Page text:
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Thread: Applique fraying?????

  1. #1
    Super Member M.I.Late's Avatar
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    Why is my applique fraying when I do a satin stitch around it? I have had this problem before, but never to this degree. Is there a particular needle I should be using? I have recently changed the needle and maybe the last one was better for applique than this one is????

  2. #2
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    I'm not sure. Hope someone on here will help!!

  3. #3
    Super Member bluteddi's Avatar
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    prehaps ur not catching enough of the applique piece??? I use an emb needle... just seemed sharper to me..... other will have better advice.....

  4. #4
    Super Member DogHouseMom's Avatar
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    could also be the fabric, maybe it's a looser weave.

  5. #5
    Super Member Carron's Avatar
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    Sounds as though the fabrics you are using are a loose weave and this will cause fraying. There is a product that you can apply to the edge of the fabric that stops the fraying. In fact I think the name is "stop fray" or close to that. Very easy to use too.

  6. #6
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    The outside edge of the satin stitch should run on the outside edge of the applique. That is the only way I have had luck with this type of applique.

  7. #7
    Super Member snipforfun's Avatar
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    When you cut the pieces out place the pattern on the bias. Bias edges dont fray

  8. #8
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    I use June Tailor's Fray Block. It has a softer feel than Fray Check. IMHO

  9. #9
    Super Member Oksewnsew's Avatar
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    Quote Originally Posted by M.I.Late
    Why is my applique fraying when I do a satin stitch around it? I have had this problem before, but never to this degree. Is there a particular needle I should be using? I have recently changed the needle and maybe the last one was better for applique than this one is????
    This is how I have always done my applique - I use Lite Wonder Under. After you peel off the paper part and iron the applique piece on your base piece, the edges are sealed. I've never had any problems w/fraying. Hope this helps.

    Jean

  10. #10
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    same here Oksewnsew.

    Bettia

  11. #11
    Super Member M.I.Late's Avatar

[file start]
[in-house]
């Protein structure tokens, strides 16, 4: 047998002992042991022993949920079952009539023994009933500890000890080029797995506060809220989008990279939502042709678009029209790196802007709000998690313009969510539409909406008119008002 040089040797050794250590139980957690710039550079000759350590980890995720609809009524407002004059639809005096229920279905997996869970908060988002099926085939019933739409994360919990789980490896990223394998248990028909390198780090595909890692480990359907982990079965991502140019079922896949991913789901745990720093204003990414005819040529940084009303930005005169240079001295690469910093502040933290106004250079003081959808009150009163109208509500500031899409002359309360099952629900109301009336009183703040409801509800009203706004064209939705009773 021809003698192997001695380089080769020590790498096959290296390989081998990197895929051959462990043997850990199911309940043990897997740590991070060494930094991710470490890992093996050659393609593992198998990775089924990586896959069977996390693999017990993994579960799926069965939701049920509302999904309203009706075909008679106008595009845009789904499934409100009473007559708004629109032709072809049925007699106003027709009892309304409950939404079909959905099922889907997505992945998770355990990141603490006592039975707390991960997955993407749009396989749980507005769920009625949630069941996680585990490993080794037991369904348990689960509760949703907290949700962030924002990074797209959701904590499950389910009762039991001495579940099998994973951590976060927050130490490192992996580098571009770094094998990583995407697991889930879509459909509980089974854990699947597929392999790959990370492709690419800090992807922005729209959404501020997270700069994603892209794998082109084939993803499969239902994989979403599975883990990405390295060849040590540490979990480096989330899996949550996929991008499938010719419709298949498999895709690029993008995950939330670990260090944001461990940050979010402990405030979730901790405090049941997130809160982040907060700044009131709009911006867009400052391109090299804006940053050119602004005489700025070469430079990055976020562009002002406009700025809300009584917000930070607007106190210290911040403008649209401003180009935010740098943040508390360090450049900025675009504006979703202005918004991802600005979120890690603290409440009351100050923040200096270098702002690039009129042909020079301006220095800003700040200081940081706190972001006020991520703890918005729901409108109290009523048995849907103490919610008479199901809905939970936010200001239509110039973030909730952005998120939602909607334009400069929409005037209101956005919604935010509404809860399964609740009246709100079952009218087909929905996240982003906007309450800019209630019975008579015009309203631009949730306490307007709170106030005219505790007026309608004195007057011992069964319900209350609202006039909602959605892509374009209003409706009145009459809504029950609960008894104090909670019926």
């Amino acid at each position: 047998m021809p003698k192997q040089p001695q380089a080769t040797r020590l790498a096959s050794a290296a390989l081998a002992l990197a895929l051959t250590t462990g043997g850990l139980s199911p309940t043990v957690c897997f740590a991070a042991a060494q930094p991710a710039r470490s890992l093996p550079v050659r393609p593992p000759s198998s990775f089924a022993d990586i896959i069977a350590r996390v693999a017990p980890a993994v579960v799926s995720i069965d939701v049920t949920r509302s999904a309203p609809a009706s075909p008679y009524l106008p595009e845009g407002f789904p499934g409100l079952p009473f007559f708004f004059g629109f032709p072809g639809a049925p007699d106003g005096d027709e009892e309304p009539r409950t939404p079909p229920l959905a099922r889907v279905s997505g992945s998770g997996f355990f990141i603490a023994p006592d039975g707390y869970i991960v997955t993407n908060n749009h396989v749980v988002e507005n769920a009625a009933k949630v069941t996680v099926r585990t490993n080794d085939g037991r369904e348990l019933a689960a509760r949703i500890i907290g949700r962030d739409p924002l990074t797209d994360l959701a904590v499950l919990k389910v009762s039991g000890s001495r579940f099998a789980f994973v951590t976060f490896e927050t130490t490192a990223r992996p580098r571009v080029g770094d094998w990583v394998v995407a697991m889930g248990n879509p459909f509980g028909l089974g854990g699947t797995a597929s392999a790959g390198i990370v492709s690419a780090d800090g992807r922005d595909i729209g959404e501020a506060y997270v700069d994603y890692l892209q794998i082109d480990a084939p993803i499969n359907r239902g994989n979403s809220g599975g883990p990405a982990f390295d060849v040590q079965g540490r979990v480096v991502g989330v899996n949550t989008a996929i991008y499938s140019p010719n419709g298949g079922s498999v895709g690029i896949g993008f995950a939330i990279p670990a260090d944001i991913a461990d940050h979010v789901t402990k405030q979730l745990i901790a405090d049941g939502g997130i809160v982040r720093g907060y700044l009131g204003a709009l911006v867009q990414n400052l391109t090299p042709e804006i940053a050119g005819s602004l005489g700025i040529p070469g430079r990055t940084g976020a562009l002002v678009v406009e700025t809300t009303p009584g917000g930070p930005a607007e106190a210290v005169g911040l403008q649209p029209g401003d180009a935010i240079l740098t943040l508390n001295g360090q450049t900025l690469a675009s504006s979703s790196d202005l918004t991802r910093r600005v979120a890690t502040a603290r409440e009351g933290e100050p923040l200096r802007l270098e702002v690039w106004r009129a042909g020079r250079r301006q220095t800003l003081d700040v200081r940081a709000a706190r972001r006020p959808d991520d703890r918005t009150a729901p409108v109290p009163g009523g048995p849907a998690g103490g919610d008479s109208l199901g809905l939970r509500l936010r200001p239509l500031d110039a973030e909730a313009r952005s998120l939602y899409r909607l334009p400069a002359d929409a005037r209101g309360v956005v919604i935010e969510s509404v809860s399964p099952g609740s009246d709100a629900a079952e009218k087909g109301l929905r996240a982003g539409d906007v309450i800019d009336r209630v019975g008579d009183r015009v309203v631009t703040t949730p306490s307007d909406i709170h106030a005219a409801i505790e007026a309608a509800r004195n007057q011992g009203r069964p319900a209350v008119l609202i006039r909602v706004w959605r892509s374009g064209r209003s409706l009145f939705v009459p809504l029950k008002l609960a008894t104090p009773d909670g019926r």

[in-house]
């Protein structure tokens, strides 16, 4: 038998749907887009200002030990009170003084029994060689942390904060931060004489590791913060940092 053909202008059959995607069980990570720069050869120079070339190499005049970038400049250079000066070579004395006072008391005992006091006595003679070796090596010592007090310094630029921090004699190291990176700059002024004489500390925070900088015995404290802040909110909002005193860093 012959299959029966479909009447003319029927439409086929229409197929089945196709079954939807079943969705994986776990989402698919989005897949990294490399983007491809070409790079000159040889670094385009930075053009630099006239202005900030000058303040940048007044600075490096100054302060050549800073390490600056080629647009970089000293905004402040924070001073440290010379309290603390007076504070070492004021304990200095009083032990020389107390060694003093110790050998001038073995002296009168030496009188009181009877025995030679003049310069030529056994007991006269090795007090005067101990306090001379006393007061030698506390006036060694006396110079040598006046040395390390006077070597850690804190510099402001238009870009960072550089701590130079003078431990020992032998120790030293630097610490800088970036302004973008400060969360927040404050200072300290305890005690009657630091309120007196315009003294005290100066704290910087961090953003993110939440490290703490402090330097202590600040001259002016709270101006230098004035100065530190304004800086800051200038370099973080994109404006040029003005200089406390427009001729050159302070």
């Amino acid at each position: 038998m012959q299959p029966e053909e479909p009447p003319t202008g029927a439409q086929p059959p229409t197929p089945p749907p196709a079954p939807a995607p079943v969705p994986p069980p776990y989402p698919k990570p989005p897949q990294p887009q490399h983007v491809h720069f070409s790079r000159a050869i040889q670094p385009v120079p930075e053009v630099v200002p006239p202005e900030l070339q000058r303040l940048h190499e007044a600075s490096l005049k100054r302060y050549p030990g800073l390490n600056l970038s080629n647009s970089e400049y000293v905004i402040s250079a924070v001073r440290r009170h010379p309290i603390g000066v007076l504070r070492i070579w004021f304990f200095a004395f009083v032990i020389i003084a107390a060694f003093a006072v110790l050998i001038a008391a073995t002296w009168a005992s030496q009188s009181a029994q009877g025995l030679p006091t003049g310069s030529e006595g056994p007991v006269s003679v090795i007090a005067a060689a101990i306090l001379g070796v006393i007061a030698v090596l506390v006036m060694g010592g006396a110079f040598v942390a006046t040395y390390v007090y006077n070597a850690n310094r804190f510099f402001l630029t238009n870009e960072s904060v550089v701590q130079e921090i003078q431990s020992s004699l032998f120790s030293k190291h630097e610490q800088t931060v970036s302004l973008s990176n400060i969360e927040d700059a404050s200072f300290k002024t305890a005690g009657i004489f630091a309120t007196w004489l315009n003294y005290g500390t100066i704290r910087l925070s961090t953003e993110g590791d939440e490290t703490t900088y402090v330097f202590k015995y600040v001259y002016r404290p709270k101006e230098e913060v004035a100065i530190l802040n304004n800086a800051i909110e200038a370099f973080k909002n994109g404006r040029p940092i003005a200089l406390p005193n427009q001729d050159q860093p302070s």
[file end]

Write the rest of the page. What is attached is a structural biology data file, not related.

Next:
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    It is fused on. The fabric quality is very good and the weave is normal - not loose or cheap... The biggest place it's happening are on the large wheels (spokes) of an antique baby carriage. Since it's circular, bias or not wouldn't make a difference. I didn't even consider anti fray of any kind, since I've never needed it before. I'm going to try another needle....

  12. #12
    SuziBoutique's Avatar
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    Are you using a very short stitch length. A .5 is the best for me. I also make sure that the edge of my satin stitch is on the edge of the applique, and the rest of the stitching is on the applique.
    I also love Fray Check.
    Hope this helps.

  13. #13
    Super Member M.I.Late's Avatar
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    Maybe I'm not hitting the outer edge well enough.

  14. #14
    Power Poster amma's Avatar
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    I put my needle right on the edge of the applique piece, not on the applique itself. As I sew, the needle rides along the edge.

    I agree with the others, looser woven fabric will fray a bit more, even with a fusible on the back.

  15. #15
    Super Member KathyAire's Avatar
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    Quote Originally Posted by M.I.Late
    Maybe I'm not hitting the outer edge well enough.
    I just got through with an appliqued block and I noticed on the pieces where I didn't hit the outer edge right, it frayed.

  16. #16
    Power Poster Prism99's Avatar
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    You might try double-stitching. With this method you do a narrower satin stitch not too close together first, then go around again and do your regular satin stitch on top, a little wider and closer together than the first.

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